Anatomy of a Comeback: How the Rangers Ousted the Penguins
Trailing, 3-1, after four games in the second round of the Stanley Cup Playoffs, the Broadway Blueshirts looked flat after winning Game 1 against the Pittsburgh Penguins.
The Rangers needed a spark, better team defense and goaltending.
Newcomer Martin St. Louis provided all the spark the Rangers needed just by showing up. The death of his mother the day before didn’t stop the forward from showing up for a pivotal Game 5.
“I know deep down my mother would have wanted me to play this game,” St. Louis told the media after Game 5. “She’d be proud of me coming here to help as much as I can. … I owed it to her to do it. I know she would want me to do it.”
Marc Staal said, “You want to play hard for a guy like that who’s coming from such a tragedy. You want to rally around it.”
It officially started about midway through the first period of Game 5. The Rangers were on a power play, and Derek Stepan won an offensive zone faceoff. Ryan McDonough had a clear, hard shot from the left point after Chris Kreider dove to tip it to the point, it hit hard off Marc-Andre Fleury right pad and onto the stick of Kreider who scrambled back onto his skates. Kreider buried the puck on a bad-angle wrist shot and the Rangers were up, 1-0.
Derick Brassard, who scored four goals in the series, had two in Game 5. Mats Zuccarello and Benoit Pouliot each had a goal in the series, as the second line scored six of the fifteen goals for the Rangers.
Tough Defense, Excellent Goaltending
While 10 different players scored for the Rangers, one name left off the scoresheet for much of the series was Sidney Crosby. The Kid had a goal in Game 3 and two assists in Game 4, but was shutout in every other game, including Game 7.
Alain Vigneault ran his top two defensive pairs — Ryan McDonough-Dan Girardi and Marc Staal-Anton Stralman — for many of Crosby’s shifts. And in Game 7, despite the Penguins having the last change at the whistle because of home ice, the top two pairs were on the ice for 23 of Crosby’s 25 even-strength shifts. The top NHL goal scorer was shut down, especially on the power play.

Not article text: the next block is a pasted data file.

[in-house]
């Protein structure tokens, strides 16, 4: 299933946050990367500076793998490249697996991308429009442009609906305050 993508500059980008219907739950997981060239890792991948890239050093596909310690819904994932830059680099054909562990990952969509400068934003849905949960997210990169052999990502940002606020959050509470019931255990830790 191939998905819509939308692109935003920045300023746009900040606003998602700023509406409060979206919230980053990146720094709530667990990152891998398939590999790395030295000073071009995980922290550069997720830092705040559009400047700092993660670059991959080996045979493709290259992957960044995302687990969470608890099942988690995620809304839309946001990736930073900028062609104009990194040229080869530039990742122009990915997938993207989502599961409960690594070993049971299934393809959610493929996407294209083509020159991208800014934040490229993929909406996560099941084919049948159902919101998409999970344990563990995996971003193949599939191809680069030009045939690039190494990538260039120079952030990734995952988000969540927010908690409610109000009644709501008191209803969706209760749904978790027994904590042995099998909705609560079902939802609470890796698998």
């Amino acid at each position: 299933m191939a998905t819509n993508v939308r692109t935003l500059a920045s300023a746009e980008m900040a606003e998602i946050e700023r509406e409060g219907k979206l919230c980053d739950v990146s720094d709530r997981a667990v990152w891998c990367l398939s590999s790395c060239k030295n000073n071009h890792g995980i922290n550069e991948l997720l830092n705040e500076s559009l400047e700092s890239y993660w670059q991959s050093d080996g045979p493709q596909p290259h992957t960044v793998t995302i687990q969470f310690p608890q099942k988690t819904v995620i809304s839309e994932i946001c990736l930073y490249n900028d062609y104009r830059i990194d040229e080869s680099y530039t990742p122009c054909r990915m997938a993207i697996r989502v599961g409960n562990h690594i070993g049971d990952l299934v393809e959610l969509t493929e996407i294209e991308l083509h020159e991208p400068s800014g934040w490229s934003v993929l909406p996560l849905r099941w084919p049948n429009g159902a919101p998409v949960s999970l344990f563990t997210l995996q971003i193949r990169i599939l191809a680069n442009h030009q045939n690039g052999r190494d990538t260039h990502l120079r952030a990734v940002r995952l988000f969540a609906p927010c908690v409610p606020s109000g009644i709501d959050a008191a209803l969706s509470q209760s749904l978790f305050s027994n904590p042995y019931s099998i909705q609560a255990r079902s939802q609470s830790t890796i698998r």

While the Penguins did have a balanced approach with the man-advantage, the Rangers coaching staff correctly planned for everything to run through Crosby. Because of the scouting, Pittsburgh was 1 for 20 on the power play, a far cry from the success in its previous series (6 for 29) against Columbus.
While Henrik Lundqvist allowed four goals on 27 shots in Game 4, he allowed just three goals on 105 shots in Games 5,6 and 7.
In Game 7, Lundqvist showed everyone why he is The King. With 5:55 left and a bad clear by Staal, Lundqvist fought off Lee Stempniak’s tip off a shot from Matt Niskanen and denied Evgeni Malkin on the doorstep immediately after and froze the puck preserving the Rangers’ 2-1 lead.
The Rangers needed something to rally around being down 3-1. They got that from a tragedy when Marty St. Louis’ mom passed. The spark was not her death but Marty’s response.
To a man, every Ranger stepped up and followed his lead. That was good for game 5 and the opening of game 6. However, the Rangers won the series because of defense and goaltending more than anything else.
Henrik Lundqvist played hero in game 7 and was the bottom line difference in the series. Coupled with the Rangers ability to shut down the game’s best player in Crosby – the anatomy of a comeback is clear cut. Total team effort.
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